Goodman, J. B., & Lin, K. K. (2009). Coupling control variates for Markov chain Monte Carlo. Journal of Computational Physics, 228(19), 71277136.More infoAbstract: We show that Markov couplings can be used to improve the accuracy of Markov chain Monte Carlo calculations in some situations where the steadystate probability distribution is not explicitly known. The technique generalizes the notion of control variates from classical Monte Carlo integration. We illustrate it using two models of nonequilibrium transport. © 2009 Elsevier Inc. All rights reserved.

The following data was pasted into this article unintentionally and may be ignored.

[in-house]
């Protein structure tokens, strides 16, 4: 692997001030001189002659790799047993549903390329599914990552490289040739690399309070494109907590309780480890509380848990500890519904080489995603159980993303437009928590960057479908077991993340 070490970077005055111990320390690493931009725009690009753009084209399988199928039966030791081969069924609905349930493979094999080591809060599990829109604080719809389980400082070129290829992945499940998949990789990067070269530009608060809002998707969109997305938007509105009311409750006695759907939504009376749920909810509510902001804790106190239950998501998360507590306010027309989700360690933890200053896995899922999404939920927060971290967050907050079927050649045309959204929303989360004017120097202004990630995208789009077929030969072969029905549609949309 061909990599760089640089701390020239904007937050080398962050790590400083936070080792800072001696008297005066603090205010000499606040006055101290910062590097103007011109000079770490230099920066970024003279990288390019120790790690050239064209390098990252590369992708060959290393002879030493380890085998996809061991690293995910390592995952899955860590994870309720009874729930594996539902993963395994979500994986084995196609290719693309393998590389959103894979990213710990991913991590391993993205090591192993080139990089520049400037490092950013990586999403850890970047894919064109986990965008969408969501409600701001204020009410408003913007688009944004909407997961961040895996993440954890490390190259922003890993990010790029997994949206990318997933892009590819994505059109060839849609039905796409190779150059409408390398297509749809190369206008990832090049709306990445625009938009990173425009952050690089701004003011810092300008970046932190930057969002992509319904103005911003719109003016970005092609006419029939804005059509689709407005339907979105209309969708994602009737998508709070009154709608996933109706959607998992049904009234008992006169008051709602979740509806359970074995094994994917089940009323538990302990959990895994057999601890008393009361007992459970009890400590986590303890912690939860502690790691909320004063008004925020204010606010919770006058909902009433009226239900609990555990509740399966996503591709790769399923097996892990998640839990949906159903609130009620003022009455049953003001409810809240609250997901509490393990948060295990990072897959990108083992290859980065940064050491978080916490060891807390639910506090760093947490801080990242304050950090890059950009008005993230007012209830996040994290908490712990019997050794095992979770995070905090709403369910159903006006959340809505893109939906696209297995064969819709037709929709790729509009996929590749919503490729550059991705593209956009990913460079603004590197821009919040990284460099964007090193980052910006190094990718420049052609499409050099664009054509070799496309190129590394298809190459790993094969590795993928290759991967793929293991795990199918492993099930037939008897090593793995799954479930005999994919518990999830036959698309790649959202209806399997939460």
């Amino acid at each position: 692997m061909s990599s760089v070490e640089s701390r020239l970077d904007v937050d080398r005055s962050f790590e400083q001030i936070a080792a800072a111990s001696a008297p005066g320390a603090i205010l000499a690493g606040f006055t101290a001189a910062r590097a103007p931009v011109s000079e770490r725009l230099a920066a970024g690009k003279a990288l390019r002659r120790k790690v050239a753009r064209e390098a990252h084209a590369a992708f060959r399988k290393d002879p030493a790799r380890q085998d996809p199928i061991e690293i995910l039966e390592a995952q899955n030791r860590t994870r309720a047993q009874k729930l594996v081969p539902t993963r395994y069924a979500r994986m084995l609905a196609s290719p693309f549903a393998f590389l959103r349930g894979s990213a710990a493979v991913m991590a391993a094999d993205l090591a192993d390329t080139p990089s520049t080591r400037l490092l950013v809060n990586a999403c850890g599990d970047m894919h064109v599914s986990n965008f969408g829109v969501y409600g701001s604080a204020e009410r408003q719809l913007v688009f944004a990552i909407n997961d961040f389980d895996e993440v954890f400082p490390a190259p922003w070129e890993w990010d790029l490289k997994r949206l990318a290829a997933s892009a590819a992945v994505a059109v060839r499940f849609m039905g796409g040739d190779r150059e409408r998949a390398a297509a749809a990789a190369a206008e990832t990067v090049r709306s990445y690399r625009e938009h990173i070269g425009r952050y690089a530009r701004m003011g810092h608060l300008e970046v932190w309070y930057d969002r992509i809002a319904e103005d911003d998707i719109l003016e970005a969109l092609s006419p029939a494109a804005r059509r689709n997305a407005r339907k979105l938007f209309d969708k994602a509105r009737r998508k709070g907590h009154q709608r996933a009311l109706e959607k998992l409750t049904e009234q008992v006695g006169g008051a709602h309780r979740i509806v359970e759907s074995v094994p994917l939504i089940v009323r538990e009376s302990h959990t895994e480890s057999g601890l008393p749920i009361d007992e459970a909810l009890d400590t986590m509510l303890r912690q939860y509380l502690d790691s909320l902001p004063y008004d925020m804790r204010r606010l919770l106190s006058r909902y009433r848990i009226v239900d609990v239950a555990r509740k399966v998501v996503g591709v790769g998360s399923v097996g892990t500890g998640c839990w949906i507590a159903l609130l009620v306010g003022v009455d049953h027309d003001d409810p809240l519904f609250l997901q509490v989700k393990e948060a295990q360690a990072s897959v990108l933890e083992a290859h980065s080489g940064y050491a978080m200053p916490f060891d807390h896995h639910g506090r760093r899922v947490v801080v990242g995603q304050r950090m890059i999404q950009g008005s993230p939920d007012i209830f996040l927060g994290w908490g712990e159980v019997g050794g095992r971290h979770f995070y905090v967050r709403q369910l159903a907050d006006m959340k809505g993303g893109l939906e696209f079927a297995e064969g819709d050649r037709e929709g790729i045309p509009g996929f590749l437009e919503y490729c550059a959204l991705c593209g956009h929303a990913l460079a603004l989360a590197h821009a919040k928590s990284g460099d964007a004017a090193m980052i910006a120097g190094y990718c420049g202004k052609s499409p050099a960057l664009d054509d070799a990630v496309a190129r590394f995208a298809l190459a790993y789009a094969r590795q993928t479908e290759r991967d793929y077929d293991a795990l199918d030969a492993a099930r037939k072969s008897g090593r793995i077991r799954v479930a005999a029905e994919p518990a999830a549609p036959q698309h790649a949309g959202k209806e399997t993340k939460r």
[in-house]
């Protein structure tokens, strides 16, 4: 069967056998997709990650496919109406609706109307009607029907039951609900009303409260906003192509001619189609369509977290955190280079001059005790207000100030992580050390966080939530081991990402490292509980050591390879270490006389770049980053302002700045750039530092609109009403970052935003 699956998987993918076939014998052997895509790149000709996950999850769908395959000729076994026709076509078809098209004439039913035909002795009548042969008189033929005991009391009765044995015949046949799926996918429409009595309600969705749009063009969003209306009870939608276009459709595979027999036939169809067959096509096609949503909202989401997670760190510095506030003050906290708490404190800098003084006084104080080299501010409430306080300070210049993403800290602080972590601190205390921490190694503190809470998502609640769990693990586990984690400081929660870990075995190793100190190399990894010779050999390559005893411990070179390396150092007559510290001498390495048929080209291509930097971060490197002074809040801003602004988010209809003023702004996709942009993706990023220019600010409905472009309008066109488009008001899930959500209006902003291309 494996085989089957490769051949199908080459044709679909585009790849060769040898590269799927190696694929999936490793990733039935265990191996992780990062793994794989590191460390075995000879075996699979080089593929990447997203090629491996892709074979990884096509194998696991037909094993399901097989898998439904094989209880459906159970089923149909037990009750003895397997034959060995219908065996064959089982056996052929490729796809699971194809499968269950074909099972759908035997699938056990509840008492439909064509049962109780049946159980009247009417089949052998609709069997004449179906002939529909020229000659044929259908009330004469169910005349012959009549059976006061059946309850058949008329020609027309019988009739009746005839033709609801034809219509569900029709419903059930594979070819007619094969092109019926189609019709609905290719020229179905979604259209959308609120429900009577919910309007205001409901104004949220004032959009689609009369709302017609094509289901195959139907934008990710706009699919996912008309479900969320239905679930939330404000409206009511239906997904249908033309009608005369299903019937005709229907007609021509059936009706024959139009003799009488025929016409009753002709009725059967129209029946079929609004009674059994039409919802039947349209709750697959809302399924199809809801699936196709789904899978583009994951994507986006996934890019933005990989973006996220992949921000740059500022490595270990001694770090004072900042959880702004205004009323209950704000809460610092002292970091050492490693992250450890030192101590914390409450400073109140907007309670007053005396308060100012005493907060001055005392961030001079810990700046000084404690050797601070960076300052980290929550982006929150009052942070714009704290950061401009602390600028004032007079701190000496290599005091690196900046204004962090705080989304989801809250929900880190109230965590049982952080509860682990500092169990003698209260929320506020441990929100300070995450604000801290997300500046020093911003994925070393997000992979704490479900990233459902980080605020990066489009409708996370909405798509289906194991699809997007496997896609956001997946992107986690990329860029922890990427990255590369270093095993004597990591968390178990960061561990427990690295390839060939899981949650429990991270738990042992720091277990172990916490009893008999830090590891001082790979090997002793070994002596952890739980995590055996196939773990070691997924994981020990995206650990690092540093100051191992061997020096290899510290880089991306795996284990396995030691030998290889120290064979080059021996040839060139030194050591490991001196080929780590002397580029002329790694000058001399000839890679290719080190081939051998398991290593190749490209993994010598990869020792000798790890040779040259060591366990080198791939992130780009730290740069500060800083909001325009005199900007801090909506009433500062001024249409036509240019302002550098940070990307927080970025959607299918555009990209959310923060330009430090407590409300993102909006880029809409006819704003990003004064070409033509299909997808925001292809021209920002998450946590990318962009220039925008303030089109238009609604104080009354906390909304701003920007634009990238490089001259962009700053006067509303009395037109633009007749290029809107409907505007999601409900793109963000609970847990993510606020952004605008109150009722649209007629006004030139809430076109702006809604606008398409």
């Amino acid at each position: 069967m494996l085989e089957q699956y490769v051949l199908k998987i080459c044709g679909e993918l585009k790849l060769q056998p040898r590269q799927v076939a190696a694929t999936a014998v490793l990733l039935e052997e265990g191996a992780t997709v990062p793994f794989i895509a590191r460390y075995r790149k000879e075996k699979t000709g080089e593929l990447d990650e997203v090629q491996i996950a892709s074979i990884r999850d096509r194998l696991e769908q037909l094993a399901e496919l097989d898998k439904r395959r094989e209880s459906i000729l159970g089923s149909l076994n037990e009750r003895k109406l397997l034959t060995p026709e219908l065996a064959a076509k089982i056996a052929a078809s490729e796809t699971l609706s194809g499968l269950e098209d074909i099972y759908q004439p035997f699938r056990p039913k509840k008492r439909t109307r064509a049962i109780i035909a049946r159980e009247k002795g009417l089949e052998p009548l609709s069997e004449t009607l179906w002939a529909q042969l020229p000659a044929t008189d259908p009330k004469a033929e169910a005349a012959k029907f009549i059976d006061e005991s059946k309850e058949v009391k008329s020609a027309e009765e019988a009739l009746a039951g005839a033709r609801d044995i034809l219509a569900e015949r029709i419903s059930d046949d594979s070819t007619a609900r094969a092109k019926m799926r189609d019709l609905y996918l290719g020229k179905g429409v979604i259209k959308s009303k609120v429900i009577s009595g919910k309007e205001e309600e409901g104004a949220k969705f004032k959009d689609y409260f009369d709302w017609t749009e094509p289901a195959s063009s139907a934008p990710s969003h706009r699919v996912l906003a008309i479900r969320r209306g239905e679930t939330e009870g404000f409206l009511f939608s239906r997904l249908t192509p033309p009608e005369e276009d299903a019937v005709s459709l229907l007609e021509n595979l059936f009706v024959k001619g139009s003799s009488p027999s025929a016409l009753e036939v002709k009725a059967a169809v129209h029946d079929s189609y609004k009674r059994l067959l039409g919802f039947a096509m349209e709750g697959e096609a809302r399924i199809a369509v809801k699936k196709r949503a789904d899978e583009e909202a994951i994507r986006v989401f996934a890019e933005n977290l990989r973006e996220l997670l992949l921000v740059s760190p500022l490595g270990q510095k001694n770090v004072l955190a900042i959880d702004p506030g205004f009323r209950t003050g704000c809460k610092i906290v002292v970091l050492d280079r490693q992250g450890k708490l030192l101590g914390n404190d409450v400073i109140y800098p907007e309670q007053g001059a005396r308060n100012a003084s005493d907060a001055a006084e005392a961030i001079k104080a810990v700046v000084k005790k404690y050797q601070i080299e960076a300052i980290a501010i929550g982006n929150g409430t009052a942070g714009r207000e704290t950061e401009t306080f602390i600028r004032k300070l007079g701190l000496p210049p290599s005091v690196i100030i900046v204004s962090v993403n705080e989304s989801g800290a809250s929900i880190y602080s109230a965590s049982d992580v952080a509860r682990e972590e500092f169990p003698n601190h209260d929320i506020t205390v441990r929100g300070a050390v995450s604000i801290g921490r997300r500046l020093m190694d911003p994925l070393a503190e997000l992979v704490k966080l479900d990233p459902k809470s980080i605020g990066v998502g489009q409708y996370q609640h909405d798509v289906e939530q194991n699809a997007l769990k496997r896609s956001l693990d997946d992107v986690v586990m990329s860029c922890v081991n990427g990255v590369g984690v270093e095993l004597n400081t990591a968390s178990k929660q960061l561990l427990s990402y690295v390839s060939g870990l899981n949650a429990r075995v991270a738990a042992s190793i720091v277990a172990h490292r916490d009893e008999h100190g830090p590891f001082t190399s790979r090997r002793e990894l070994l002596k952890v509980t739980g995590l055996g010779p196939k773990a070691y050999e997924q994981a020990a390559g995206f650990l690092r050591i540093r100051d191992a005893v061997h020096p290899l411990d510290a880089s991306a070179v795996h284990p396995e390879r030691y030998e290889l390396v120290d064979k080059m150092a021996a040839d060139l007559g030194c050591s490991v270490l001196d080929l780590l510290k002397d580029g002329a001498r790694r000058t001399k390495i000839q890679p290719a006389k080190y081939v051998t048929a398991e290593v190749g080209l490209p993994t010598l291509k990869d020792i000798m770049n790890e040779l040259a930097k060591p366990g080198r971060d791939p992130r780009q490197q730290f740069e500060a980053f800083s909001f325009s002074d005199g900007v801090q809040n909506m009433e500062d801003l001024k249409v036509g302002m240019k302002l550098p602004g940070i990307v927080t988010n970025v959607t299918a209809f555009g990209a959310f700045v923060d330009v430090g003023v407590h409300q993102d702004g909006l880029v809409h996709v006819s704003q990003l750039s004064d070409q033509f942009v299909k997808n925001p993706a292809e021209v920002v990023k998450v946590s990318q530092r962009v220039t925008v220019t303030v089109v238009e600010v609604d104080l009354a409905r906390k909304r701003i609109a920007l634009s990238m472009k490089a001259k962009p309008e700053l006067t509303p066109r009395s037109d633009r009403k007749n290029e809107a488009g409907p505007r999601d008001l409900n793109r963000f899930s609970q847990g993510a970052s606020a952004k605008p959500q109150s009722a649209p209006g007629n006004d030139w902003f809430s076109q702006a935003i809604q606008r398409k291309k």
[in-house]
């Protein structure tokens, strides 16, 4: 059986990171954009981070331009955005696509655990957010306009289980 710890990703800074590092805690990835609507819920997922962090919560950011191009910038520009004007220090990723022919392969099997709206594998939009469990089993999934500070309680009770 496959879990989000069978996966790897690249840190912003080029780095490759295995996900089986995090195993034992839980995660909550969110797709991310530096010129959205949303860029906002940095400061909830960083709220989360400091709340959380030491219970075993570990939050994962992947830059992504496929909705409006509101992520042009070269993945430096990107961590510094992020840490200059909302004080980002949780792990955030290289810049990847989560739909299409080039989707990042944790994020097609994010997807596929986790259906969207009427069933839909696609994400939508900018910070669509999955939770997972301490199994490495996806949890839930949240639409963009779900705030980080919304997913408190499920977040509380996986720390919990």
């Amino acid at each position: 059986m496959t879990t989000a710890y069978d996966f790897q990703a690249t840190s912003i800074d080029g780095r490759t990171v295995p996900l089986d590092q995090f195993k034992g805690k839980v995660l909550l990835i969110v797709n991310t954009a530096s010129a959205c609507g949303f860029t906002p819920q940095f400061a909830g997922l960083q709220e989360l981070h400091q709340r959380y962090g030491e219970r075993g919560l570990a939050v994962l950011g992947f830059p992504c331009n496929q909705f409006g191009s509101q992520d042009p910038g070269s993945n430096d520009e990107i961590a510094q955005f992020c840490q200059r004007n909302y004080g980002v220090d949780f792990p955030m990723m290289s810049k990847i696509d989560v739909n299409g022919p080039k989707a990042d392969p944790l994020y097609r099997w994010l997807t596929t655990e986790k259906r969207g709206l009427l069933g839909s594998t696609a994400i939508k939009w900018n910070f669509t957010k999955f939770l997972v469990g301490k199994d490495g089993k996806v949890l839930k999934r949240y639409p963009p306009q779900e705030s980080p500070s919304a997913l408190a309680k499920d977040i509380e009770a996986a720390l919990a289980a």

Lin, K. K., SheaBrown, E., & Young, L. (2009). Reliability of coupled oscillators. Journal of Nonlinear Science, 19(5), 497545.More infoAbstract: We study the reliability of phase oscillator networks in response to fluctuating inputs. Reliability means that an input elicits essentially identical responses upon repeated presentations, regardless of the network's initial condition. Single oscillators are well known to be reliable. We show in this paper that unreliable behavior can occur in a network as small as a coupled oscillator pair in which the signal is received by the first oscillator and relayed to the second with feedback. A geometric explanation based on shearinduced chaos at the onset of phaselocking is proposed. We treat larger networks as decomposed into modules connected by acyclic graphs, and give a mathematical analysis of the acyclic parts. Moreover, for networks in this class, we show how the source of unreliability can be localized, and address questions concerning downstream propagation of unreliability once it is produced. © 2009 Springer Science+Business Media, LLC.